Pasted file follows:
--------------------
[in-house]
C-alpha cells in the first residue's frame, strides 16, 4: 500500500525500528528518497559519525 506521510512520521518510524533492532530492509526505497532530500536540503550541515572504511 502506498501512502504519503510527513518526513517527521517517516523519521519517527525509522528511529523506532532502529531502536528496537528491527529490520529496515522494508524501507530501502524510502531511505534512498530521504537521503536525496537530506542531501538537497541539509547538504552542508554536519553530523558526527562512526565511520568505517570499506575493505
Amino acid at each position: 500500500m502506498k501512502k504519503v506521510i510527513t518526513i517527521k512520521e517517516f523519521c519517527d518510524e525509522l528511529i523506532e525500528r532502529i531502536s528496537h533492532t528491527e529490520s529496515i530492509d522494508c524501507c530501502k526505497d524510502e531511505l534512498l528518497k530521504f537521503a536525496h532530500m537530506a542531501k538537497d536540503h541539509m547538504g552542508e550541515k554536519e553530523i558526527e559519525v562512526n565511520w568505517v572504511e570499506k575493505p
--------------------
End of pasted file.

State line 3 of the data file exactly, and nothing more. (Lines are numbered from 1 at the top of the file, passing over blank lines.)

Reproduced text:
Amino acid at each position: 500500500m502506498k501512502k504519503v506521510i510527513t518526513i517527521k512520521e517517516f523519521c519517527d518510524e525509522l528511529i523506532e525500528r532502529i531502536s528496537h533492532t528491527e529490520s529496515i530492509d522494508c524501507c530501502k526505497d524510502e531511505l534512498l528518497k530521504f537521503a536525496h532530500m537530506a542531501k538537497d536540503h541539509m547538504g552542508e550541515k554536519e553530523i558526527e559519525v562512526n565511520w568505517v572504511e570499506k575493505p